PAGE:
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Righteousness (also called rectitude) is an important theological concept in Judaism and Christianity. It is an attribute that implies that a person's actions are justified, and can have the connotation that the person has been "judged" or "reckoned" as leading a life that is pleasing to God. Righteousness is also used as an attribute for God. Psalm 2 speaks of one being shielded by God and receiving favor because of righteousness.


The English word righteous was coined by William Tyndale, who remodelled the word after an earlier word rihtwis, which would have yielded Modern English *rightwise or *rightways. He used it to translate the Hebrew root צדקים (TzDYQ), tzedek, which appears more than five hundred times in the Hebrew Bible, and the Greek word δικαιος (dikaios), which appears more than two hundred times in the New Testament.

Righteousness in the Hebrew Bible

Righteousness is one of the chief attributes of God. Its chief meaning concerns ethical conduct. (E.g., Leviticus 19:36; Deuteronomy 25:1; Psalm 1:6; Proverbs 8:20) It is used in a legal sense; while the guilty are judged, the guiltless are deemed righteous. God's faithfulness to His covenant is also a large part of His righteousness. (Nehemiah 9:7-8)

Righteousness also relates to God's role as saviour; God is a "righteous saviour"; (Isaiah 61) and a deliverer. (Isaiah 46:12-13) The righteous are those who trust that they will be vindicated by the Lord God. (Psalm 37:12-13).

Hebrew Definition of Righteousness


The Hebrew word for righteousness is tseh'-dek, tzedek, Gesenius's Strong's Concordance:6664—righteous, integrity, equity, justice, straightness. The root of tseh'-dek is tsaw-dak', Gesenius's Strong:6663—upright, just, straight, innocent, true, sincere. It is best understood as the product of upright, moral action in accordance with some form of divine plan.

In the Book of Job the title character is introduced to us as a person who is "perfect" in righteousness. This does not mean that he is sinless."Perfect" in this sense means that his righteousness permeates every relationship of his life as his working principle. After all, righteousness is a matter of relationships - with God, with things, and with other people. The biblical definition of righteousness involves the inherent quality of God. God is right because He is righteous, therefore God can only act righteously. In one instance the word means being right; in another it is used to mean doing right; in still another case it means putting right. Job qualifies as a righteous person on each of these counts, so much so that he is commended by God as "wholly righteous" or, translated into our terms, "perfect."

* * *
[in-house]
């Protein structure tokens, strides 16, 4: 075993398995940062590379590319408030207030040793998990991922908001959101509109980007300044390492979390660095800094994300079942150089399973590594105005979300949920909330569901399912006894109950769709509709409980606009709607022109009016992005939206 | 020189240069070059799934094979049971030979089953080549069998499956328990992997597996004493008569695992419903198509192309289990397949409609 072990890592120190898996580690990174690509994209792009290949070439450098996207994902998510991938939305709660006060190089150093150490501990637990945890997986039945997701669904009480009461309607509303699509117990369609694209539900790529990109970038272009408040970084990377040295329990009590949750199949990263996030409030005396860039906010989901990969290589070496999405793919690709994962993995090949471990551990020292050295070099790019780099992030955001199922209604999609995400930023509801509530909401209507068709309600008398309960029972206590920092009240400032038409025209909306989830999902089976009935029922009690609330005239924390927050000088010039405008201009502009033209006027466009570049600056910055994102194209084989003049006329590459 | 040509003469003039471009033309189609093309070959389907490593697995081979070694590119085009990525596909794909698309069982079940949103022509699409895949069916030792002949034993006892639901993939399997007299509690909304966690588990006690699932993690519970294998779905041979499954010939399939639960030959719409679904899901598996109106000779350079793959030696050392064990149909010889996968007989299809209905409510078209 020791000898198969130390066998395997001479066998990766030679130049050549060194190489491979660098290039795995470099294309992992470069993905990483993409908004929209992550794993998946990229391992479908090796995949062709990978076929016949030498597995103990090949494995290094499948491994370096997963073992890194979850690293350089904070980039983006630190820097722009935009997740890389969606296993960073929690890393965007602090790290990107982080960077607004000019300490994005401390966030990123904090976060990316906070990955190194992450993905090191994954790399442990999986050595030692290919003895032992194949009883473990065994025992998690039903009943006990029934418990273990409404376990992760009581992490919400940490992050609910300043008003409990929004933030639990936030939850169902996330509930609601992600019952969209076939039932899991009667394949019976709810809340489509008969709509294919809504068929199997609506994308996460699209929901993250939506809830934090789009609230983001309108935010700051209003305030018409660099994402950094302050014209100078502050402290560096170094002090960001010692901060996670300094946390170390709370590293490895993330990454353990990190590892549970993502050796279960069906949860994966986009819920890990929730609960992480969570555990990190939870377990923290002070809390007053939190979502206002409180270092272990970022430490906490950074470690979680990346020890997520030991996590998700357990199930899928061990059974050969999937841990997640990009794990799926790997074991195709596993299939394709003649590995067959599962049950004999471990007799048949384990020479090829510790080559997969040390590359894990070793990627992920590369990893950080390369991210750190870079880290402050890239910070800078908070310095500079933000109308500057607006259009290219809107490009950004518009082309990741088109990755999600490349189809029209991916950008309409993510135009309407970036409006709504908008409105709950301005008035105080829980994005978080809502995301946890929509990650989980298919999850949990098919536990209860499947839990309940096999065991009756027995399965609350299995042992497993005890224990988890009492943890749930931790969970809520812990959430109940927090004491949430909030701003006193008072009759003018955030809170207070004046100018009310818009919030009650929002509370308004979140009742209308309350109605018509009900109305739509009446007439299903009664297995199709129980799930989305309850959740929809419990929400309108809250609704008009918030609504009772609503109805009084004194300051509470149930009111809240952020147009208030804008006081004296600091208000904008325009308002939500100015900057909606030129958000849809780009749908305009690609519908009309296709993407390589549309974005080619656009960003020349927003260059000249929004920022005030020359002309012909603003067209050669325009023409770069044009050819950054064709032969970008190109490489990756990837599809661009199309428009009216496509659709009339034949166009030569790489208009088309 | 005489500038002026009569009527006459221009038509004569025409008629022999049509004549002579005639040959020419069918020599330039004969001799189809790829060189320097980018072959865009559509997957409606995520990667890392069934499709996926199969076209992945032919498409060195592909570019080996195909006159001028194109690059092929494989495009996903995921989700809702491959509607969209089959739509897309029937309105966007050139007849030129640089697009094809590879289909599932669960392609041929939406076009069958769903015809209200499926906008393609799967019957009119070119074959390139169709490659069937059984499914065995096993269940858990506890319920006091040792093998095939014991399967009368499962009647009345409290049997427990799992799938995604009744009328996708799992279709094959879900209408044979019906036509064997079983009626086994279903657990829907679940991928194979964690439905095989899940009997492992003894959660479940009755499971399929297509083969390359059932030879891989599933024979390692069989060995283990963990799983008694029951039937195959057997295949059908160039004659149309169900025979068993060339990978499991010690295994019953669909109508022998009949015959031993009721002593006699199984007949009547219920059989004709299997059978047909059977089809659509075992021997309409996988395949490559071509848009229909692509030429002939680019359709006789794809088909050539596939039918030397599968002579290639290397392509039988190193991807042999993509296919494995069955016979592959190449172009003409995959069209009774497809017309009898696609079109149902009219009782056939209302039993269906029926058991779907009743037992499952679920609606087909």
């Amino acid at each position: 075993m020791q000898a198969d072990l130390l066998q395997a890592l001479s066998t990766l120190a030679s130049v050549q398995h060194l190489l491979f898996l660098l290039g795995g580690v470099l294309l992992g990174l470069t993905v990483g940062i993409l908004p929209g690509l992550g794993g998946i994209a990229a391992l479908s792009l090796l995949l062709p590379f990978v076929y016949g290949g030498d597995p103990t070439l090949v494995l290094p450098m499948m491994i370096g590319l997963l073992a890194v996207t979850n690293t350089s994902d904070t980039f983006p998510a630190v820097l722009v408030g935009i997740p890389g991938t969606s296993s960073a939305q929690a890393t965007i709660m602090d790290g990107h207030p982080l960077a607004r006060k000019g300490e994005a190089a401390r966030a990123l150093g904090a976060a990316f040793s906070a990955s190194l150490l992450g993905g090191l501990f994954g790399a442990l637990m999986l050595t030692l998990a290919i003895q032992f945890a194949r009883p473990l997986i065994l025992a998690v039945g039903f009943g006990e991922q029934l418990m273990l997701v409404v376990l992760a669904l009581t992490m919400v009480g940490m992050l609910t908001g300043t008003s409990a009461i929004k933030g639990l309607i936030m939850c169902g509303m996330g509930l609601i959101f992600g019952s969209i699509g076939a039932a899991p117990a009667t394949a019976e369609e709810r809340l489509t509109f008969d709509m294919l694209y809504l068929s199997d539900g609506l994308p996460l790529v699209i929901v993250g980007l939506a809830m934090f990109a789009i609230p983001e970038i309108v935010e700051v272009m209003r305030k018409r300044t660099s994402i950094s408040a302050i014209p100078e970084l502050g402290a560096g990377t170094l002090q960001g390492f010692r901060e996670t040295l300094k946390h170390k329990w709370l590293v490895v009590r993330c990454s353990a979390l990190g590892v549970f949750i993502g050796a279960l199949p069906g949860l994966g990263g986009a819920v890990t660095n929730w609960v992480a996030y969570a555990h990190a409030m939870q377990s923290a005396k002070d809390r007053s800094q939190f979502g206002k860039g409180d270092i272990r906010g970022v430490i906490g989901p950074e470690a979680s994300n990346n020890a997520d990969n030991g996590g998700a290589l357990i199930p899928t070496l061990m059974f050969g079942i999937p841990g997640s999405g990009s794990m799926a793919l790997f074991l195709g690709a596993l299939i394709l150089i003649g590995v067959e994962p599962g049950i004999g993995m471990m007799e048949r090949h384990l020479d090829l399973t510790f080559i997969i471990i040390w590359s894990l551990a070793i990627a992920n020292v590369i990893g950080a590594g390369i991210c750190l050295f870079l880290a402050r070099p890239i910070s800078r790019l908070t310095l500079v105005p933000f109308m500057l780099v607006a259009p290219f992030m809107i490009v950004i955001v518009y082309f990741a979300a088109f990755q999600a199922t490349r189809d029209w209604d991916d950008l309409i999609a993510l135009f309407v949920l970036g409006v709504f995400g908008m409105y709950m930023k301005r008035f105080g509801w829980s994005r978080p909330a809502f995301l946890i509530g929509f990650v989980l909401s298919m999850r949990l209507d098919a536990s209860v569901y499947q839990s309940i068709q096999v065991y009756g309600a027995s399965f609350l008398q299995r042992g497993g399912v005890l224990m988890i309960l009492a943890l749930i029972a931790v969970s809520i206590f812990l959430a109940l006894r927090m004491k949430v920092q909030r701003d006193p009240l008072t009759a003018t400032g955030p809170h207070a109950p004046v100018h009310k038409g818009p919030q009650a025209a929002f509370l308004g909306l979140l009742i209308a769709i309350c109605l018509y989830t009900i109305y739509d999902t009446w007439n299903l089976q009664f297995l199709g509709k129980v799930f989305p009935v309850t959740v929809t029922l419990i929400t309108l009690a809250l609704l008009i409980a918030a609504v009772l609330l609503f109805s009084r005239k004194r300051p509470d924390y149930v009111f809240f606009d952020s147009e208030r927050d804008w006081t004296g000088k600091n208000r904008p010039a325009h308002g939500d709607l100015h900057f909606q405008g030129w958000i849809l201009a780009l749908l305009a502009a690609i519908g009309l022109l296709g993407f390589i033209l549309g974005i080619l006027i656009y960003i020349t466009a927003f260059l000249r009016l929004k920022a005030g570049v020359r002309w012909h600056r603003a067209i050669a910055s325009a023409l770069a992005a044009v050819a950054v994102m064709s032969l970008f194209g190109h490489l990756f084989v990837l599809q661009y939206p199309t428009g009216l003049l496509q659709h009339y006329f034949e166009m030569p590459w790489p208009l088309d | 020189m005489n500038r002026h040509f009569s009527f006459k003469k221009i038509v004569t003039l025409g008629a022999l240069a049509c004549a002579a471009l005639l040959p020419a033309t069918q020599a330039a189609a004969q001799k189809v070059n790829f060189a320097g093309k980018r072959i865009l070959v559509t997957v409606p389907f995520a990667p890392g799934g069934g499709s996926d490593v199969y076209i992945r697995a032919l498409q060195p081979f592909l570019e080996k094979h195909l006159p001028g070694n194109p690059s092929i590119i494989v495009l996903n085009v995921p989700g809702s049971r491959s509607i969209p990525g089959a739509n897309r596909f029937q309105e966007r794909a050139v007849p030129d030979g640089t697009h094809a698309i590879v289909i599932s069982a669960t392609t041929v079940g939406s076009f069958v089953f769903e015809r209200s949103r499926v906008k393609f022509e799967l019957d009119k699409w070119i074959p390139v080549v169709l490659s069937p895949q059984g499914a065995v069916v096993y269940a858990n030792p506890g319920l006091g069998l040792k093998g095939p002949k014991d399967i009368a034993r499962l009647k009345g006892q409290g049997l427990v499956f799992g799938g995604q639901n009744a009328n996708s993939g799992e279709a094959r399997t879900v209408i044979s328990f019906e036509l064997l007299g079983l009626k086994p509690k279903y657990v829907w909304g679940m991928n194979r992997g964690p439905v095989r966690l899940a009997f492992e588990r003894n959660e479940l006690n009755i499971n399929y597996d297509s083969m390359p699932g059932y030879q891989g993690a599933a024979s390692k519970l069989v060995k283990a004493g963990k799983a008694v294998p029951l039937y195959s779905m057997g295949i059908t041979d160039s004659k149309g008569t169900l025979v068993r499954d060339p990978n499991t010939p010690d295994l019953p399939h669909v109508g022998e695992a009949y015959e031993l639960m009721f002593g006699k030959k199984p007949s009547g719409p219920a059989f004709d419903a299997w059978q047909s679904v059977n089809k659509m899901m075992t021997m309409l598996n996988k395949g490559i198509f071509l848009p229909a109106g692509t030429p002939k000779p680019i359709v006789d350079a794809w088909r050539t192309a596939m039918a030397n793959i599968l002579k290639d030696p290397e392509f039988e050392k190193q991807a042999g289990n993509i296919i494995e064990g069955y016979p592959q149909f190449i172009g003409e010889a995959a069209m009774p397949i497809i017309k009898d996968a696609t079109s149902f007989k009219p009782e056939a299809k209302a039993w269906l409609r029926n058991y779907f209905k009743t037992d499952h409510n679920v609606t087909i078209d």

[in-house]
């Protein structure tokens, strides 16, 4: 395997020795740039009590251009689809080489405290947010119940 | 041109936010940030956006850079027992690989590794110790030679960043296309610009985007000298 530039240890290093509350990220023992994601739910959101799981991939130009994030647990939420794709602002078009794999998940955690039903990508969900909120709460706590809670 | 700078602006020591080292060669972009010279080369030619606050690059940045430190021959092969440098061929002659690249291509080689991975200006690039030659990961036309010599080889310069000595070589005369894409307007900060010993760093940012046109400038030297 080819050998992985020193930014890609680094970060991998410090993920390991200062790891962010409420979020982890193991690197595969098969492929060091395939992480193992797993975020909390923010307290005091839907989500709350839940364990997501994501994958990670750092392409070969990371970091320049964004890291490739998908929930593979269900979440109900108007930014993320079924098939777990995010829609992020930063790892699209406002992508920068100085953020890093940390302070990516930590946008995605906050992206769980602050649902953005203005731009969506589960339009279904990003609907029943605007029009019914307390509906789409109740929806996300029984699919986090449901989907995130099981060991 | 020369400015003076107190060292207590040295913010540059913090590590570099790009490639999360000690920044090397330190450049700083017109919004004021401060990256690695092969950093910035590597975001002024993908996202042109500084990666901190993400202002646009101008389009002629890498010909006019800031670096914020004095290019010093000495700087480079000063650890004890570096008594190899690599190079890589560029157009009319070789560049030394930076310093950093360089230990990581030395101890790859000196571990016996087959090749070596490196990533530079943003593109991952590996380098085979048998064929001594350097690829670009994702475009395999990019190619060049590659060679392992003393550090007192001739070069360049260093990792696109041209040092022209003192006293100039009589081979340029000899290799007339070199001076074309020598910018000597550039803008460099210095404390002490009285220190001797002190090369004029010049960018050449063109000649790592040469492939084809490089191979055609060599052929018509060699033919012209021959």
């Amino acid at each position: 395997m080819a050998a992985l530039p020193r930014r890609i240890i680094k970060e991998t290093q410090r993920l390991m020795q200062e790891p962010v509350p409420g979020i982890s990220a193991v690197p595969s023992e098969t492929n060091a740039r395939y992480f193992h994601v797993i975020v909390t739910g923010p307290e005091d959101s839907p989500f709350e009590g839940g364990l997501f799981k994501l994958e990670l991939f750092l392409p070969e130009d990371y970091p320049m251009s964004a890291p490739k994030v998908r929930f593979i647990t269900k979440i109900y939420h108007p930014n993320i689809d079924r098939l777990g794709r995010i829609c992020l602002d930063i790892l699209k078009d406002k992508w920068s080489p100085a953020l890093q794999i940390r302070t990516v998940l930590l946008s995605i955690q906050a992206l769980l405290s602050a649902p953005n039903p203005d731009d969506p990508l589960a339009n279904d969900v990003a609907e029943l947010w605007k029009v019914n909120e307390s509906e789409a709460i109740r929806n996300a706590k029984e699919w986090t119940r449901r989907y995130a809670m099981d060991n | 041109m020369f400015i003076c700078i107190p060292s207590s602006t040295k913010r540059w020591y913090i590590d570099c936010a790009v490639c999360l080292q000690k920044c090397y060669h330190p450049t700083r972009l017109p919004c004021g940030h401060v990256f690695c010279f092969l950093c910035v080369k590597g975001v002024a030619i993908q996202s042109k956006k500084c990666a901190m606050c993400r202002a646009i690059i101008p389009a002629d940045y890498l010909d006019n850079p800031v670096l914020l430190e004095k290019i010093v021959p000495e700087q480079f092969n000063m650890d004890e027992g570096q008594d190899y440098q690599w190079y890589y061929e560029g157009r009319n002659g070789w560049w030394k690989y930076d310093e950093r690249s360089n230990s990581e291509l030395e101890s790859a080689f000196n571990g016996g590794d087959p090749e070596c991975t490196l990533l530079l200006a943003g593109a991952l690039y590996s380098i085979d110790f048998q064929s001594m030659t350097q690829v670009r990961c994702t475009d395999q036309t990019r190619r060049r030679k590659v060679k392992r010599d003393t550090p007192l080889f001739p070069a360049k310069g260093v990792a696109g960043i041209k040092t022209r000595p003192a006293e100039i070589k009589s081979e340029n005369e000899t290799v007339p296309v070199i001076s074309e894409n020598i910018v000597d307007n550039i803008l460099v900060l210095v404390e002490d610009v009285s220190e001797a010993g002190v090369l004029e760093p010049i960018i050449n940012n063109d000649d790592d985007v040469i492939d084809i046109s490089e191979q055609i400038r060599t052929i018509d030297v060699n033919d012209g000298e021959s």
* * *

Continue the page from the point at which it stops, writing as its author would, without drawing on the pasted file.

Righteousness as it is understood in the Old Testament is a thoroughly Hebraic concept at variance with the common understanding of the term. The failure to comprehend its meaning is perhaps the most responsible for the view of the Old Testament religion as legalistic and as far removed from the graciousness of the New Testament. See also supersessionism, Biblical law in Christianity, and Christian-Jewish reconciliation.

Righteousness in the New Testament

The New Testament continues the Hebrew Bible's tradition of the ethical (1 Thessalonians 2:10) and legal (1 Corinthians 4:4) aspects of righteousness, but adds the element that Jesus embodies righteousness, (Acts 3:14). According to the New Testament, Jesus came to the world to address the needs, not of "the righteous", but of "sinners," (Mark 2:17). Righteousness, like the Kingdom of Heaven, is God's gift through grace, (Matthew 5:6, Matthew 6:33).

Paul of Tarsus speaks of two ways, at least in theory, to achieve righteousness: through the Torah, the law of Moses; and through faith in the atonement made possible through the death and resurrection of Jesus Christ, (Romans 10:3-13). He repeatedly emphasizes that faith is the only effective way. For example, just a few verses earlier, he says the Jews did not attain the law of righteousness, because they sought it not by faith, but by works (Romans 9:30-33). The New Testament speaks of a salvation founded on God's righteousness, as exemplified throughout the history of salvation narrated in the Old Testament, (Romans 9-11).

The apostle James speaks of the relationship between works of righteousness and faith (James 2:14-26), saying that "faith without works is dead." Righteous acts according to James include works of charity (James 2:15-16) as well as avoiding sins against the law of Moses (James 2:11-12).

See also the discussion at Sola fide.

Saint Peter describes Lot as a righteous man in 2 Peter 2:7-8.

Type of saint

In the Eastern Orthodox Church, "Righteous" is a type of saint who is regarded as a holy person under the Old Covenant (Old Testament Israel) but also sometimes used for married saints of the New Covenant (the Church). According to Orthodox theology, the Righteous saints of the Old Covenant were not able to enter into heaven until after the death of Jesus on the cross (Hebrews 11:40), but had to await salvation in the Bosom of Abraham.

See also

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